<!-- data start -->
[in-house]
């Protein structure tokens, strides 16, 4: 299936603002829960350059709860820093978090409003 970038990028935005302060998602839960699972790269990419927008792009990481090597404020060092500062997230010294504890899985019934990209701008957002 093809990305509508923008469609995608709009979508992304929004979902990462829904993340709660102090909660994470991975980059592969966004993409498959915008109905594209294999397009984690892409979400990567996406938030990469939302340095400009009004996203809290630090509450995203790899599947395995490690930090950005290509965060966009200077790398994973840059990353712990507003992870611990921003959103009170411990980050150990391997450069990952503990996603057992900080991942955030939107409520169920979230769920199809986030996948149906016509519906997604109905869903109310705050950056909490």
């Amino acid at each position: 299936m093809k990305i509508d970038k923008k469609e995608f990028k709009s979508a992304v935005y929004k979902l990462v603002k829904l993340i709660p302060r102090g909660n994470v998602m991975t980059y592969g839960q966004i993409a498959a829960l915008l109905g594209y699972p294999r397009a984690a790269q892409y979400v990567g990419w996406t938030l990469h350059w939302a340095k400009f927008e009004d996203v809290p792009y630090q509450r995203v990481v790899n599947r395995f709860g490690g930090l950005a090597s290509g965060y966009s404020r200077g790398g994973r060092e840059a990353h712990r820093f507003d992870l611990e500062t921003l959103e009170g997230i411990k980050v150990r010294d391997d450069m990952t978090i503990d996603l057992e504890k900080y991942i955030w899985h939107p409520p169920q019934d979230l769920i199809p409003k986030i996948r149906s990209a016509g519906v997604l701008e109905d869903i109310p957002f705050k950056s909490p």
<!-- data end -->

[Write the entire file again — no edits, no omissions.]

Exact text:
[in-house]
């Protein structure tokens, strides 16, 4: 299936603002829960350059709860820093978090409003 970038990028935005302060998602839960699972790269990419927008792009990481090597404020060092500062997230010294504890899985019934990209701008957002 093809990305509508923008469609995608709009979508992304929004979902990462829904993340709660102090909660994470991975980059592969966004993409498959915008109905594209294999397009984690892409979400990567996406938030990469939302340095400009009004996203809290630090509450995203790899599947395995490690930090950005290509965060966009200077790398994973840059990353712990507003992870611990921003959103009170411990980050150990391997450069990952503990996603057992900080991942955030939107409520169920979230769920199809986030996948149906016509519906997604109905869903109310705050950056909490």
């Amino acid at each position: 299936m093809k990305i509508d970038k923008k469609e995608f990028k709009s979508a992304v935005y929004k979902l990462v603002k829904l993340i709660p302060r102090g909660n994470v998602m991975t980059y592969g839960q966004i993409a498959a829960l915008l109905g594209y699972p294999r397009a984690a790269q892409y979400v990567g990419w996406t938030l990469h350059w939302a340095k400009f927008e009004d996203v809290p792009y630090q509450r995203v990481v790899n599947r395995f709860g490690g930090l950005a090597s290509g965060y966009s404020r200077g790398g994973r060092e840059a990353h712990r820093f507003d992870l611990e500062t921003l959103e009170g997230i411990k980050v150990r010294d391997d450069m990952t978090i503990d996603l057992e504890k900080y991942i955030w899985h939107p409520p169920q019934d979230l769920i199809p409003k986030i996948r149906s990209a016509g519906v997604l701008e109905d869903i109310p957002f705050k950056s909490p």